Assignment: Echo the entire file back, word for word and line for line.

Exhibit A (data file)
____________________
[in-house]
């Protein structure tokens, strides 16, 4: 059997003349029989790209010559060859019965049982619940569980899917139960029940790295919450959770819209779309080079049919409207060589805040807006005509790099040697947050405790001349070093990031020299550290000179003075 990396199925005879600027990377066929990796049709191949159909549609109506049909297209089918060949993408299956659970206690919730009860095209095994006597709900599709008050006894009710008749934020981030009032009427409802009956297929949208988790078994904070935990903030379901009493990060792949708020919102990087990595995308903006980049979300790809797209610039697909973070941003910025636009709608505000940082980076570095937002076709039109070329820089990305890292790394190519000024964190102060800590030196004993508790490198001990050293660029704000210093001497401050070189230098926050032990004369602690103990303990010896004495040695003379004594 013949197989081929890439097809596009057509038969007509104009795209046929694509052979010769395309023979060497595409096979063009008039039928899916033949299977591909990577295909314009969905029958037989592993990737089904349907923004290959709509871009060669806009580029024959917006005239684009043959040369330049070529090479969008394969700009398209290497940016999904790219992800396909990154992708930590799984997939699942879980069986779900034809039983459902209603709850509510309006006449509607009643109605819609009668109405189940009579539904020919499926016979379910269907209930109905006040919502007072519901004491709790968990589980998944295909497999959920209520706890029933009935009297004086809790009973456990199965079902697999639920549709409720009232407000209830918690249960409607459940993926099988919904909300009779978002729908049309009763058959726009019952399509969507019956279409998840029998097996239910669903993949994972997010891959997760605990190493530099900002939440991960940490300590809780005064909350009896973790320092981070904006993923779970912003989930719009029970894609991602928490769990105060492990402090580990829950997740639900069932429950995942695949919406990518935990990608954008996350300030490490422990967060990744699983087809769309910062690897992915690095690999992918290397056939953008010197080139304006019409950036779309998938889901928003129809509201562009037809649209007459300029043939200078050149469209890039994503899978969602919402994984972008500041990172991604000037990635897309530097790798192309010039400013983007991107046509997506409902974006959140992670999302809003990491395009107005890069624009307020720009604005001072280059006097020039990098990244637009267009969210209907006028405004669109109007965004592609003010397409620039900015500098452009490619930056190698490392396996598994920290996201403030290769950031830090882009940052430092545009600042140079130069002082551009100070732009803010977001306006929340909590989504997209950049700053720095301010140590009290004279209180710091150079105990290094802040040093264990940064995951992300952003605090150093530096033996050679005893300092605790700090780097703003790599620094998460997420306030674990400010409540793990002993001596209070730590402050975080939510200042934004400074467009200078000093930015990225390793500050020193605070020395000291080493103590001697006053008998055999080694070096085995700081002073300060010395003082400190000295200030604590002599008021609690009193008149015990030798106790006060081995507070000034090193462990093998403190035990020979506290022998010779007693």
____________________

[in-house]
């Protein structure tokens, strides 16, 4: 059997003349029989790209010559060859019965049982619940569980899917139960029940790295919450959770819209779309080079049919409207060589805040807006005509790099040697947050405790001349070093990031020299550290000179003075 990396199925005879600027990377066929990796049709191949159909549609109506049909297209089918060949993408299956659970206690919730009860095209095994006597709900599709008050006894009710008749934020981030009032009427409802009956297929949208988790078994904070935990903030379901009493990060792949708020919102990087990595995308903006980049979300790809797209610039697909973070941003910025636009709608505000940082980076570095937002076709039109070329820089990305890292790394190519000024964190102060800590030196004993508790490198001990050293660029704000210093001497401050070189230098926050032990004369602690103990303990010896004495040695003379004594 013949197989081929890439097809596009057509038969007509104009795209046929694509052979010769395309023979060497595409096979063009008039039928899916033949299977591909990577295909314009969905029958037989592993990737089904349907923004290959709509871009060669806009580029024959917006005239684009043959040369330049070529090479969008394969700009398209290497940016999904790219992800396909990154992708930590799984997939699942879980069986779900034809039983459902209603709850509510309006006449509607009643109605819609009668109405189940009579539904020919499926016979379910269907209930109905006040919502007072519901004491709790968990589980998944295909497999959920209520706890029933009935009297004086809790009973456990199965079902697999639920549709409720009232407000209830918690249960409607459940993926099988919904909300009779978002729908049309009763058959726009019952399509969507019956279409998840029998097996239910669903993949994972997010891959997760605990190493530099900002939440991960940490300590809780005064909350009896973790320092981070904006993923779970912003989930719009029970894609991602928490769990105060492990402090580990829950997740639900069932429950995942695949919406990518935990990608954008996350300030490490422990967060990744699983087809769309910062690897992915690095690999992918290397056939953008010197080139304006019409950036779309998938889901928003129809509201562009037809649209007459300029043939200078050149469209890039994503899978969602919402994984972008500041990172991604000037990635897309530097790798192309010039400013983007991107046509997506409902974006959140992670999302809003990491395009107005890069624009307020720009604005001072280059006097020039990098990244637009267009969210209907006028405004669109109007965004592609003010397409620039900015500098452009490619930056190698490392396996598994920290996201403030290769950031830090882009940052430092545009600042140079130069002082551009100070732009803010977001306006929340909590989504997209950049700053720095301010140590009290004279209180710091150079105990290094802040040093264990940064995951992300952003605090150093530096033996050679005893300092605790700090780097703003790599620094998460997420306030674990400010409540793990002993001596209070730590402050975080939510200042934004400074467009200078000093930015990225390793500050020193605070020395000291080493103590001697006053008998055999080694070096085995700081002073300060010395003082400190000295200030604590002599008021609690009193008149015990030798106790006060081995507070000034090193462990093998403190035990020979506290022998010779007693």